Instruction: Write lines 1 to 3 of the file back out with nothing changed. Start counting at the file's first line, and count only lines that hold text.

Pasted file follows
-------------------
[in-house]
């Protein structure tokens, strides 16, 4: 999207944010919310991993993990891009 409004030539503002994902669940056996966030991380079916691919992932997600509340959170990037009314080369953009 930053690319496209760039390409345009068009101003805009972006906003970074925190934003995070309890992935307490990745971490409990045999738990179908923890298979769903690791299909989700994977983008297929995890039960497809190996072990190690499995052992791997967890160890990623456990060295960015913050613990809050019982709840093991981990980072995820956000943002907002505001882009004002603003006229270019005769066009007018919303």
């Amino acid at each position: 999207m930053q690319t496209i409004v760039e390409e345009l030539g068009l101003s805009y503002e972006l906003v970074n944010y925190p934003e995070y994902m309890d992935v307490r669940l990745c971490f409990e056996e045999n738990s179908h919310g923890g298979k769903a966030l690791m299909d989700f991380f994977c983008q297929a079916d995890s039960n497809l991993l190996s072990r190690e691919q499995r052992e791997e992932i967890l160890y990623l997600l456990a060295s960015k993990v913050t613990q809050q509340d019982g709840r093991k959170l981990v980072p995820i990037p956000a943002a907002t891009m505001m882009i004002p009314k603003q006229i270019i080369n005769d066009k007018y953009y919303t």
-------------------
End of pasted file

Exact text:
[in-house]
């Protein structure tokens, strides 16, 4: 999207944010919310991993993990891009 409004030539503002994902669940056996966030991380079916691919992932997600509340959170990037009314080369953009 930053690319496209760039390409345009068009101003805009972006906003970074925190934003995070309890992935307490990745971490409990045999738990179908923890298979769903690791299909989700994977983008297929995890039960497809190996072990190690499995052992791997967890160890990623456990060295960015913050613990809050019982709840093991981990980072995820956000943002907002505001882009004002603003006229270019005769066009007018919303």
């Amino acid at each position: 999207m930053q690319t496209i409004v760039e390409e345009l030539g068009l101003s805009y503002e972006l906003v970074n944010y925190p934003e995070y994902m309890d992935v307490r669940l990745c971490f409990e056996e045999n738990s179908h919310g923890g298979k769903a966030l690791m299909d989700f991380f994977c983008q297929a079916d995890s039960n497809l991993l190996s072990r190690e691919q499995r052992e791997e992932i967890l160890y990623l997600l456990a060295s960015k993990v913050t613990q809050q509340d019982g709840r093991k959170l981990v980072p995820i990037p956000a943002a907002t891009m505001m882009i004002p009314k603003q006229i270019i080369n005769d066009k007018y953009y919303t």